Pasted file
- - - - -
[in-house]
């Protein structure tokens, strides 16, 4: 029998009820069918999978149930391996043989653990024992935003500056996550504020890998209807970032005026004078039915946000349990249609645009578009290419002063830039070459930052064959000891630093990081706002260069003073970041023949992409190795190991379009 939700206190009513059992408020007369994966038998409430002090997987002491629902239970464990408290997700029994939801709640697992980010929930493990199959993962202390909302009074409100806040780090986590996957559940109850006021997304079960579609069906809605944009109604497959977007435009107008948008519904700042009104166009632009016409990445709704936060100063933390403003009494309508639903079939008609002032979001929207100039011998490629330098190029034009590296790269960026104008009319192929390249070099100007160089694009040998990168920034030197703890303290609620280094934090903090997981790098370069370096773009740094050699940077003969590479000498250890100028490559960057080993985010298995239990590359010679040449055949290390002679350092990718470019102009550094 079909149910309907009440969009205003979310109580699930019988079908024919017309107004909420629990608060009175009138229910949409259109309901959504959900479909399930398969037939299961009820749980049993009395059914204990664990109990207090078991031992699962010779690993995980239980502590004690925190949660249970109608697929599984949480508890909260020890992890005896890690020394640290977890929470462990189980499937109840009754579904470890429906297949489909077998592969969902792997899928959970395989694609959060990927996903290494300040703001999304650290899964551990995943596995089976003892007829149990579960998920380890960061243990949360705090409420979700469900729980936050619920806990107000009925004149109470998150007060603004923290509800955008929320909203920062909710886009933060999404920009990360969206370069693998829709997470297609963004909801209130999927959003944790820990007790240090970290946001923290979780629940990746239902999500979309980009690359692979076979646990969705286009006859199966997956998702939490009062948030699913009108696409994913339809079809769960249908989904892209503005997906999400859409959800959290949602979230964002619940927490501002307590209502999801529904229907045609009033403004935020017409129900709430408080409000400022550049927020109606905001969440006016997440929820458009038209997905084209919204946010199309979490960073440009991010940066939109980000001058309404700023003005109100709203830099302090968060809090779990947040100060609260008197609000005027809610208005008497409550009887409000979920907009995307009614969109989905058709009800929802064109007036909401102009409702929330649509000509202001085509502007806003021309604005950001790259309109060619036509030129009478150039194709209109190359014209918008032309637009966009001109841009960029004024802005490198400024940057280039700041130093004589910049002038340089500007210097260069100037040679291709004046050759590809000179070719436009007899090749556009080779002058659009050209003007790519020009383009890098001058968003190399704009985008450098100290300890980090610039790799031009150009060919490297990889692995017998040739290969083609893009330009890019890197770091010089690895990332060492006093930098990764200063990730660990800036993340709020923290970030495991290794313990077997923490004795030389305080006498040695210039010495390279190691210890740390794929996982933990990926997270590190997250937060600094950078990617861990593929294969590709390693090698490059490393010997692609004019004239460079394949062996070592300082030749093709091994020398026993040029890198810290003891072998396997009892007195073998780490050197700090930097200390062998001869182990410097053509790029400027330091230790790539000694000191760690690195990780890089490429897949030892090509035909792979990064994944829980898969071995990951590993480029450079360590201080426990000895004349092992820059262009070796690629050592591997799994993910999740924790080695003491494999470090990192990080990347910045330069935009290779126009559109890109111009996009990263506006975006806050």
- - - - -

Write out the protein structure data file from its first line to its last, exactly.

[in-house]
């Protein structure tokens, strides 16, 4: 029998009820069918999978149930391996043989653990024992935003500056996550504020890998209807970032005026004078039915946000349990249609645009578009290419002063830039070459930052064959000891630093990081706002260069003073970041023949992409190795190991379009 939700206190009513059992408020007369994966038998409430002090997987002491629902239970464990408290997700029994939801709640697992980010929930493990199959993962202390909302009074409100806040780090986590996957559940109850006021997304079960579609069906809605944009109604497959977007435009107008948008519904700042009104166009632009016409990445709704936060100063933390403003009494309508639903079939008609002032979001929207100039011998490629330098190029034009590296790269960026104008009319192929390249070099100007160089694009040998990168920034030197703890303290609620280094934090903090997981790098370069370096773009740094050699940077003969590479000498250890100028490559960057080993985010298995239990590359010679040449055949290390002679350092990718470019102009550094 079909149910309907009440969009205003979310109580699930019988079908024919017309107004909420629990608060009175009138229910949409259109309901959504959900479909399930398969037939299961009820749980049993009395059914204990664990109990207090078991031992699962010779690993995980239980502590004690925190949660249970109608697929599984949480508890909260020890992890005896890690020394640290977890929470462990189980499937109840009754579904470890429906297949489909077998592969969902792997899928959970395989694609959060990927996903290494300040703001999304650290899964551990995943596995089976003892007829149990579960998920380890960061243990949360705090409420979700469900729980936050619920806990107000009925004149109470998150007060603004923290509800955008929320909203920062909710886009933060999404920009990360969206370069693998829709997470297609963004909801209130999927959003944790820990007790240090970290946001923290979780629940990746239902999500979309980009690359692979076979646990969705286009006859199966997956998702939490009062948030699913009108696409994913339809079809769960249908989904892209503005997906999400859409959800959290949602979230964002619940927490501002307590209502999801529904229907045609009033403004935020017409129900709430408080409000400022550049927020109606905001969440006016997440929820458009038209997905084209919204946010199309979490960073440009991010940066939109980000001058309404700023003005109100709203830099302090968060809090779990947040100060609260008197609000005027809610208005008497409550009887409000979920907009995307009614969109989905058709009800929802064109007036909401102009409702929330649509000509202001085509502007806003021309604005950001790259309109060619036509030129009478150039194709209109190359014209918008032309637009966009001109841009960029004024802005490198400024940057280039700041130093004589910049002038340089500007210097260069100037040679291709004046050759590809000179070719436009007899090749556009080779002058659009050209003007790519020009383009890098001058968003190399704009985008450098100290300890980090610039790799031009150009060919490297990889692995017998040739290969083609893009330009890019890197770091010089690895990332060492006093930098990764200063990730660990800036993340709020923290970030495991290794313990077997923490004795030389305080006498040695210039010495390279190691210890740390794929996982933990990926997270590190997250937060600094950078990617861990593929294969590709390693090698490059490393010997692609004019004239460079394949062996070592300082030749093709091994020398026993040029890198810290003891072998396997009892007195073998780490050197700090930097200390062998001869182990410097053509790029400027330091230790790539000694000191760690690195990780890089490429897949030892090509035909792979990064994944829980898969071995990951590993480029450079360590201080426990000895004349092992820059262009070796690629050592591997799994993910999740924790080695003491494999470090990192990080990347910045330069935009290779126009559109890109111009996009990263506006975006806050």